San Diego — Sony has introduced its Vaio TZ high-performance, ultra-portable notebook.
Weighing in at 2.65 pounds and measuring less than 1-inch thick, the notebook is intended to offer the power and performance of a larger PC. It features the recently introduced Intel Core 2 Duo ultra-low processor, which is said to be designed for “advanced multitasking,” offering between four and 7.5 hours of standard battery life on a single charge.
The unit has built-in 802.11n wireless LAN capabilities and is Bluetooth enabled. It also incorporates wireless WAN technology provided by the Sprint Mobile Broadband Network; however, a separate Sprint service subscription is required to use the technology.
The machine is equipped with Sony’s SmartWi technology so that users can seamlessly navigate between the wireless WAN, wireless LAN and Bluetooth technologies.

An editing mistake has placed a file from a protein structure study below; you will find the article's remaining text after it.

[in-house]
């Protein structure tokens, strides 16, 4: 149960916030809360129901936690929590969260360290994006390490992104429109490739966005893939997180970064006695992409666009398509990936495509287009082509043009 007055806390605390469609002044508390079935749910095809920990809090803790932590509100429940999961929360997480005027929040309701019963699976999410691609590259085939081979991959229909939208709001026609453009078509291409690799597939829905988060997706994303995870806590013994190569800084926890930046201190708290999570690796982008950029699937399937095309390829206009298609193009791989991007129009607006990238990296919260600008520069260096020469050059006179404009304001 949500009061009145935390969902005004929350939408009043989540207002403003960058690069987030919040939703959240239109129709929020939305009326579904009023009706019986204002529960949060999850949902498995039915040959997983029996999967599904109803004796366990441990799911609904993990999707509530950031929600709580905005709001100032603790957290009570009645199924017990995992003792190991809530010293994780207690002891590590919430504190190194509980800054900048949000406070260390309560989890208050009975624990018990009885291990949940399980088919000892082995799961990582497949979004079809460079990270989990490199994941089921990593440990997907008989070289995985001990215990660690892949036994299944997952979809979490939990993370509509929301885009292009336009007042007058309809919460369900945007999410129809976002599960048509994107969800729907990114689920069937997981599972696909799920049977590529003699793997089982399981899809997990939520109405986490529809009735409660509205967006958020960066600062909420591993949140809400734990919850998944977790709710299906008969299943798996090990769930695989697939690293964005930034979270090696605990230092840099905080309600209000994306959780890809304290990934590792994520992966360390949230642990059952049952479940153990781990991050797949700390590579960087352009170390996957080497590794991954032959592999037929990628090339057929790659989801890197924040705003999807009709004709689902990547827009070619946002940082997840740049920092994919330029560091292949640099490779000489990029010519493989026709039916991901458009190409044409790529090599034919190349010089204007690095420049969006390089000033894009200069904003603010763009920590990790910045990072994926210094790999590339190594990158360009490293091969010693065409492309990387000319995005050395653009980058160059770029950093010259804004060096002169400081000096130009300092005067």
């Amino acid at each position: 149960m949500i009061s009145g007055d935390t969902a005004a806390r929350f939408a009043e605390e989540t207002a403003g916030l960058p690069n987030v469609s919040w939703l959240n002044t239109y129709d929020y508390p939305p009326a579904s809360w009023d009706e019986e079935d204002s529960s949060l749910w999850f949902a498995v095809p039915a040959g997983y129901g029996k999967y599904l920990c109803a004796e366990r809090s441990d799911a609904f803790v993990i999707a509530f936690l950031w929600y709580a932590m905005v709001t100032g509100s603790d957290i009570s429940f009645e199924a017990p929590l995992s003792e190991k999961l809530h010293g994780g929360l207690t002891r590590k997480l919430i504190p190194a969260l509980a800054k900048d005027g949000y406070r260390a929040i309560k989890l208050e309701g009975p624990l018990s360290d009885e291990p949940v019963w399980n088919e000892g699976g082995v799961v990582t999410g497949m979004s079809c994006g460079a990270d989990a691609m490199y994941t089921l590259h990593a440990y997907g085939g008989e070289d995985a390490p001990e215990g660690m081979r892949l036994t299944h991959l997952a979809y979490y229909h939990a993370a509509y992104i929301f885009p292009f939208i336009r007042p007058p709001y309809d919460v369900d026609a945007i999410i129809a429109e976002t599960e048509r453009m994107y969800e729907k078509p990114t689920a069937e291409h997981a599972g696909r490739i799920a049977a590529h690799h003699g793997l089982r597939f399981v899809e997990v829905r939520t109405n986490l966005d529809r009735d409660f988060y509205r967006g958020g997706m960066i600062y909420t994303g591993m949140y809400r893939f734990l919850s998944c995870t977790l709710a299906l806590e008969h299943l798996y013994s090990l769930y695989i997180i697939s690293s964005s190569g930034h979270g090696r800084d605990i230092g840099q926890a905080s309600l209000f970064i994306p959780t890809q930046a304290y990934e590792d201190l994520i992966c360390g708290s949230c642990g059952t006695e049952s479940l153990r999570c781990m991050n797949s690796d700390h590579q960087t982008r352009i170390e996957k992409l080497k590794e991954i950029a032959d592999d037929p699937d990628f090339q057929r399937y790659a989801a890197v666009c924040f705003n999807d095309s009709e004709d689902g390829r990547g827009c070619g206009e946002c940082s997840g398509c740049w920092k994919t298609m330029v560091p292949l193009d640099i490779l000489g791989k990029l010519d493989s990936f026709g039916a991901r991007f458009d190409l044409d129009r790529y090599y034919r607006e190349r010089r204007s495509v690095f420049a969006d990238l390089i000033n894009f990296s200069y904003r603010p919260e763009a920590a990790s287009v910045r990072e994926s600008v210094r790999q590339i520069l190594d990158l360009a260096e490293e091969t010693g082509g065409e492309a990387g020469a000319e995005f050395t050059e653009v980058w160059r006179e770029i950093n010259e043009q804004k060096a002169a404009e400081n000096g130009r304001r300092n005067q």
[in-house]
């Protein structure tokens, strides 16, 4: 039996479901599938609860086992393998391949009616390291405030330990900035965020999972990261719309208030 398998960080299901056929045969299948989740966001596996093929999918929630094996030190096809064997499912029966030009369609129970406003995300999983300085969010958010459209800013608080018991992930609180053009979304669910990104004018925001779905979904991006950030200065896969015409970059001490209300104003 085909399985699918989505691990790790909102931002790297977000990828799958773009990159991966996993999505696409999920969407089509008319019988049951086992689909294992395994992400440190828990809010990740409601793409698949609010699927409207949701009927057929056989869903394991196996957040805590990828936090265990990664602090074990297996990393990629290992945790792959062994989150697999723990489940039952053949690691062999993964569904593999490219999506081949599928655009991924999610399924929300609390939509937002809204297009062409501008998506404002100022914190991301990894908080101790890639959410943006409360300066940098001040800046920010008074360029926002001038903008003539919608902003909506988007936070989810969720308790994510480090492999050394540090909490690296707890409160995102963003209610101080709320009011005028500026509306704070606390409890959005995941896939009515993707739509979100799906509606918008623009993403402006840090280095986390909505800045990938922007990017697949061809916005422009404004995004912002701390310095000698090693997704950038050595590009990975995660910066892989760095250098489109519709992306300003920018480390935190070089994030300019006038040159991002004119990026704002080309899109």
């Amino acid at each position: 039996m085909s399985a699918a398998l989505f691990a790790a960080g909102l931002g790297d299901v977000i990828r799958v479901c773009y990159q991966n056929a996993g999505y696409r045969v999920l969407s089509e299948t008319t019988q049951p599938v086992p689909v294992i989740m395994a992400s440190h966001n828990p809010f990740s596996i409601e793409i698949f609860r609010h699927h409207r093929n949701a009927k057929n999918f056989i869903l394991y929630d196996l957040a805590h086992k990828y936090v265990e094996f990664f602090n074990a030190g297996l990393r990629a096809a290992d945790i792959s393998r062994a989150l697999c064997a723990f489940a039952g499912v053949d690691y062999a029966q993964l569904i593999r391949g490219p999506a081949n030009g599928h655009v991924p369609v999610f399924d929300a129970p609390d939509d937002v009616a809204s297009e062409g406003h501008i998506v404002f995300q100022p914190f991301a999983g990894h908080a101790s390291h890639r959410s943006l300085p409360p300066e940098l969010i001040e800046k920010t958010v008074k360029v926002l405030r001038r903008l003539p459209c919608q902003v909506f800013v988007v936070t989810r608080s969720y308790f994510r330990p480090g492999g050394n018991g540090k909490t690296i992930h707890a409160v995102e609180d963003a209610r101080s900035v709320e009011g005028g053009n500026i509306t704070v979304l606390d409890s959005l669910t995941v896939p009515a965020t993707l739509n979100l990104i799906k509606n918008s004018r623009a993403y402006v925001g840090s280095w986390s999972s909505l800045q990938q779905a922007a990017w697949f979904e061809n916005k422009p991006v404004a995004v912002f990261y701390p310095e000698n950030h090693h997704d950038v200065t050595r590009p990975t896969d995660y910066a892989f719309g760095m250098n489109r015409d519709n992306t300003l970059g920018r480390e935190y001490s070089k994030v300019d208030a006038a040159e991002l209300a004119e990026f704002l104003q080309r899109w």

Users have the option of selecting a model with a Motion Eye camera with a microphone built into their LCD panel for video conferencing. According to Sony, the camera requires a broadband connection and separately sold VoIP services.
The Microsoft Windows Vista Business operating system comes pre-installed.
For security, users can access password-protected data via an integrated biometrics fingerprint sensor.
On the entertainment side, the TZ model has LocationFree software pre-installed; the software is said to allow users to “place-shift” live TV broadcasts, access a personal video recorder or DVD player, and view that content on the notebook via the Internet with broadband connectivity.
The included Instant Mode technology is said to let users avoid having to boot-up the operating system, instead allowing them to begin watching a movie, playing music or viewing photos with the touch of a button.
Users can create customized DVDs and manage multimedia files via the notebook’s Click to DVD software and DVD+/-R DoubleLayer/DVD+/-RW drive.
The TZ notebook will be available in four colors and each features an 11.1-inch widescreen display with Sony’s XBRITE-HiColor LCD technology. Its keyboard keys are raised slightly above a piano-black bezel layer and the company said it added an extra support layer to increase key stability for quieter typing.
The units will available beginning in August. Pricing is expected to begin at about $2,200 and a flash-based model is expected to start at around $3,000.